When evaluating the options for the Absolute LED series the linear modules 5 pack made the most sense for my application, both from a cost stand point and installation in the light table. The listing for the Absolute module 5 pack says they are individually packaged, but they are all on one board. There’s no way to properly compare the FilmGrade strip and the Absolute modules in the light table without separating the modules. Also there’s no information about how to separate the modules.

What should I do? I feel the Absolute linear module listing on the web site is misleading. From the listing I expected to get 5 separate Absolute modules. That would be easy to compare to the FilmGrade by putting two Absolute modules on each side within the light table and running the FilmGrade strip around the perimeter inside the light table. With the 5 modules on a single board it will be very difficult to get even lighting to compare to the FilmGrade strip.

The 5-pack of the ABSOLUTE SERIES are joined together along the long-edge, and can be separated by bending the modules along the score-line. They can be a bit difficult to separate, and may require a bit of force before they begin to loosen a bit.

The 5-pack modules are eligible for return even after they are separated into individual modules, so please feel free to proceed with the installation for testing. Should there be any need to return the modules, we would be more than happy to accept your return.

LED Grow Lights for under-cabinet and herbs and sprout seeds

I remodeled my kitchen and want perfect under-cabinet LED low profile strips but I want to grow herbs and sprout seeds on my kitchen counter, so am looking for full spectrum as close to daylight bright lighting. Which accessories do I choose of yours to build the perfect lighting in (4) 24” lengths and one 18” length? I have a dedicated switch on the wall to control them.

Based on the details provided, we can recommend our 5000K CENTRIC DAYLIGHT™ LED Strip Lights for Commercial & Retail products. The 5000K light which is emitted by this product will be very similar to that of natural, bright daylight. 

To connect the individual LED strip light segments, we recommend the Solderless Connector for Single Color LED Strip products.

When this product is paired with the 12V TRIAC Dimmable Power Supply for LED Strip, it can be adjusted and controlled using a wall dimmer product.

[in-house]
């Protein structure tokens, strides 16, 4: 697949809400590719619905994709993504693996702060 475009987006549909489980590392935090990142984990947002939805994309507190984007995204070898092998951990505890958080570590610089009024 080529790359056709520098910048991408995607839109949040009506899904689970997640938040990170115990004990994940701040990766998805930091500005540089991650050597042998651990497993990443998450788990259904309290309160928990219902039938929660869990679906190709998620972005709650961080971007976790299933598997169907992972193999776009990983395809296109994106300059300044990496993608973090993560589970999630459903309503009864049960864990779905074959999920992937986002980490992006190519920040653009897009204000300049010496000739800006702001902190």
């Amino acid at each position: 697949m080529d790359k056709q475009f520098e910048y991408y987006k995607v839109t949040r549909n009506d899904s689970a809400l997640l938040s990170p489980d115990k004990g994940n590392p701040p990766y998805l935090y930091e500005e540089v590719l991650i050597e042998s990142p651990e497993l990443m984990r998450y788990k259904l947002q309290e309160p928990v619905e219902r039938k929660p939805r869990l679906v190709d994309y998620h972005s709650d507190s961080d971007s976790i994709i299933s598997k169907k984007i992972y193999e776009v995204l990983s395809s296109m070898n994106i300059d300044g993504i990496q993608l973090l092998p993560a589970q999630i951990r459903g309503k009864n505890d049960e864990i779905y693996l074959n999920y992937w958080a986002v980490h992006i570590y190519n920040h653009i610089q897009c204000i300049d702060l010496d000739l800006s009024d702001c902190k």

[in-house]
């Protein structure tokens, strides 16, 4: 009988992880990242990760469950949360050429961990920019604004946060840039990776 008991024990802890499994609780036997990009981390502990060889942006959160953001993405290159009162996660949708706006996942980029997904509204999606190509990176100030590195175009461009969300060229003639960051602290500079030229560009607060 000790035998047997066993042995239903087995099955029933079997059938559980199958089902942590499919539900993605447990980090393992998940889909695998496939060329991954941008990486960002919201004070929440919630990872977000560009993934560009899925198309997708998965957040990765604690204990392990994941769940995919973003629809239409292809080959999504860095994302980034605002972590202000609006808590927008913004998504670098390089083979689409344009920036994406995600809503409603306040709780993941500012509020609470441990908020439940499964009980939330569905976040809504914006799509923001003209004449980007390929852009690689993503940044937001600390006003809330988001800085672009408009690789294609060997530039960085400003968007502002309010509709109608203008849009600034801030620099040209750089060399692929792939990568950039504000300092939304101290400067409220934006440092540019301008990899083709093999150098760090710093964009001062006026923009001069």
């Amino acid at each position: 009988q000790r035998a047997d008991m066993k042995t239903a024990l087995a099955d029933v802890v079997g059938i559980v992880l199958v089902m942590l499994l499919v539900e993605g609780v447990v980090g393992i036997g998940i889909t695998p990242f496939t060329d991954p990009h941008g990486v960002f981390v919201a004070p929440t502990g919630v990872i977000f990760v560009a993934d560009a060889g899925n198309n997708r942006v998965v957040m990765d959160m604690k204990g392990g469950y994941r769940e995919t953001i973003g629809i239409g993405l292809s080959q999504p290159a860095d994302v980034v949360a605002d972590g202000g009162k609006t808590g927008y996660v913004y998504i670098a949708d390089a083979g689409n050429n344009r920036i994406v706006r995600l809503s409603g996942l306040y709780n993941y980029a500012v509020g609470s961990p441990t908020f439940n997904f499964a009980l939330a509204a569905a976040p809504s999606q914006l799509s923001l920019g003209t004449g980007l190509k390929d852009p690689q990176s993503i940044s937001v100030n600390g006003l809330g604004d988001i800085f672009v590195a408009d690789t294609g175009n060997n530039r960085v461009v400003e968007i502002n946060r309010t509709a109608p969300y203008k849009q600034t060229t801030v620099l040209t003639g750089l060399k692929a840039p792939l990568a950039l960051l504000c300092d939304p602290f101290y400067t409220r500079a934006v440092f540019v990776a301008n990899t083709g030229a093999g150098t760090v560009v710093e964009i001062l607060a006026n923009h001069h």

Here is a LayoutMap which illustrates this configuration, which might prove to be useful.

LayoutMaps™ - LED Strip Light Layout 3001-1B:

We also offer the Aluminum Channel for LED Flex Strip products which can be used for easily mounting the LED strip lights. However, the lengths currently available may be too long for the LED strip light lengths that were described. As far as we can tell, one 16.4 ft reel of the LED strip lights, as well as one unit of the dimmable power supply, should be sufficient for your installation.

Difference between D50 and Centric Daylight

What is the difference between the D50 and the Centric Daylight?

While both the D50 and CENTRIC DAYLIGHT products offer a 5000K color temperature, the D50 products are calibrated to a specific ISO color point for color viewing applications. For more information, please see below:


D50 or 5000K LED Lights with Best CRI for Color Creating and Matching

I'm a colorist, creating foundation shades ( makeup) I was looking for the best light to work with, and I thought the D50 would be perfect I notice Centric Daylight has a better R9 ( 100%) compared to the D50 ( 92%). Also, the Centrix are Flicker free so it would be healthier right? I'm facing north and I have Large Windows Could you tell me which bulb should I get? It would be great on your website to have a Graphic comparing all the light and the data! PS: I wanted to tell you that all the blogs regarding, Kelvin, CRI, UV, and other Questions are so Interesting! 

Based on the details which you have provided, we might recommend the 5000K NorthLux™ 95 CRI E26 A19 LED Bulb for Art & Studio product, due to the higher R9 value (listed as 94 in our latest photometric report), which could be very valuable for the color work that you mentioned.

However, please know that we also offer a 30 day return policy. In the event that one product winds up being preferable over the other, we will gladly issue a return label for a refund.

UV LED Strips Lights for Screen Printing

I am looking to build an exposure unit for screen printing. I am looking for strips of UV LED lights. I am not sure of the specs of the lights I need, but do you guys have any idea? Also, would I need a controller or anything from you guys for them?

We, unfortunately, don't have any official documentation or support for building a screen printing exposure unit, but we would be glad to offer suggestions and recommendations to the best of our ability.

We certainly have had customers successfully utilize our LED strip lights for screen printing applications. For example, here is a photo provided by one of our customers. Other product reviews on the product page may serve as an effective starting point or inspiration.

​It's a bit difficult to know "how much" UV is needed, as this can depend on a variety of factors such as the distance from the screen printing surface as well as the type of emulsion being used. If the emulsion material manufacturer has any discrete data on irradiance (typically expressed in mW/cm2) we may be able to provide additional guidance here.

While we do not have any test data on hand, we believe that 365 nm would be the superior choice given that it is a strong UV-A wavelength that should provide far more energy than 395 nm for curing and other photochemical processes. For further information, please reference our article comparing 365 nm to 395 nm.